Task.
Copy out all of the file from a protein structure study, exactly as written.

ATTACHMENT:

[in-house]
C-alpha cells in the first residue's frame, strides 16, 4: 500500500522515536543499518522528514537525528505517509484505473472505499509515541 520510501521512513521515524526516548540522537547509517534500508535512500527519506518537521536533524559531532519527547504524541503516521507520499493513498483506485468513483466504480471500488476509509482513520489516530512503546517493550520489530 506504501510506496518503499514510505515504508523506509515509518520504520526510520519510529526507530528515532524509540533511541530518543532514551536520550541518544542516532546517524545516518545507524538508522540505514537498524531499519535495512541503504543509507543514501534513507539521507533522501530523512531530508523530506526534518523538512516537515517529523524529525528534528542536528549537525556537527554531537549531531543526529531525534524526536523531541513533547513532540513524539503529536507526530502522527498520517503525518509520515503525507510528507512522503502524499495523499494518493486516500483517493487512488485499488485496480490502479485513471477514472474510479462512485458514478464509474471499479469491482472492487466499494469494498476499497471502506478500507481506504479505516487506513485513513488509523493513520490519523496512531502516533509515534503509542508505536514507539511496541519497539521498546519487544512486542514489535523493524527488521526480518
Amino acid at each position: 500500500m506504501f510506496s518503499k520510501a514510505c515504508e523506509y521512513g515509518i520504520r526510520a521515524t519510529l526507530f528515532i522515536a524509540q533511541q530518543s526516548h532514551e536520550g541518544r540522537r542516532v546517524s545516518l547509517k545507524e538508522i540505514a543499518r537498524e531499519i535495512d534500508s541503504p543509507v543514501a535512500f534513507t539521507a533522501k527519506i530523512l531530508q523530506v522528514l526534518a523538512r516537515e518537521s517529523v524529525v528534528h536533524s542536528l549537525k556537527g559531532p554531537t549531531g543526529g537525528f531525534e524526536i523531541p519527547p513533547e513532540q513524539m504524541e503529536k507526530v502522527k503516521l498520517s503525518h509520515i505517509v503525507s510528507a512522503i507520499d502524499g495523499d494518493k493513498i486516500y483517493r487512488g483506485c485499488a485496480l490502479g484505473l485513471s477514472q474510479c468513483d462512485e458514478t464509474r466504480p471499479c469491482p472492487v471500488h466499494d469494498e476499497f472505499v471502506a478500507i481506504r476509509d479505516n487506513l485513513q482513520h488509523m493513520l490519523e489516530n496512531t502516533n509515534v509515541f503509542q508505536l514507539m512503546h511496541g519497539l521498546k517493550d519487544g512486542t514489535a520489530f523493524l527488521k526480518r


[in-house]
C-alpha cells in the first residue's frame, strides 16, 4: 500500500522515536543499518522528514537525528505517509484505473472505499509515541 520510501521512513521515524526516548540522537547509517534500508535512500527519506518537521536533524559531532519527547504524541503516521507520499493513498483506485468513483466504480471500488476509509482513520489516530512503546517493550520489530 506504501510506496518503499514510505515504508523506509515509518520504520526510520519510529526507530528515532524509540533511541530518543532514551536520550541518544542516532546517524545516518545507524538508522540505514537498524531499519535495512541503504543509507543514501534513507539521507533522501530523512531530508523530506526534518523538512516537515517529523524529525528534528542536528549537525556537527554531537549531531543526529531525534524526536523531541513533547513532540513524539503529536507526530502522527498520517503525518509520515503525507510528507512522503502524499495523499494518493486516500483517493487512488485499488485496480490502479485513471477514472474510479462512485458514478464509474471499479469491482472492487466499494469494498476499497471502506478500507481506504479505516487506513485513513488509523493513520490519523496512531502516533509515534503509542508505536514507539511496541519497539521498546519487544512486542514489535523493524527488521526480518
Amino acid at each position: 500500500m506504501f510506496s518503499k520510501a514510505c515504508e523506509y521512513g515509518i520504520r526510520a521515524t519510529l526507530f528515532i522515536a524509540q533511541q530518543s526516548h532514551e536520550g541518544r540522537r542516532v546517524s545516518l547509517k545507524e538508522i540505514a543499518r537498524e531499519i535495512d534500508s541503504p543509507v543514501a535512500f534513507t539521507a533522501k527519506i530523512l531530508q523530506v522528514l526534518a523538512r516537515e518537521s517529523v524529525v528534528h536533524s542536528l549537525k556537527g559531532p554531537t549531531g543526529g537525528f531525534e524526536i523531541p519527547p513533547e513532540q513524539m504524541e503529536k507526530v502522527k503516521l498520517s503525518h509520515i505517509v503525507s510528507a512522503i507520499d502524499g495523499d494518493k493513498i486516500y483517493r487512488g483506485c485499488a485496480l490502479g484505473l485513471s477514472q474510479c468513483d462512485e458514478t464509474r466504480p471499479c469491482p472492487v471500488h466499494d469494498e476499497f472505499v471502506a478500507i481506504r476509509d479505516n487506513l485513513q482513520h488509523m493513520l490519523e489516530n496512531t502516533n509515534v509515541f503509542q508505536l514507539m512503546h511496541g519497539l521498546k517493550d519487544g512486542t514489535a520489530f523493524l527488521k526480518r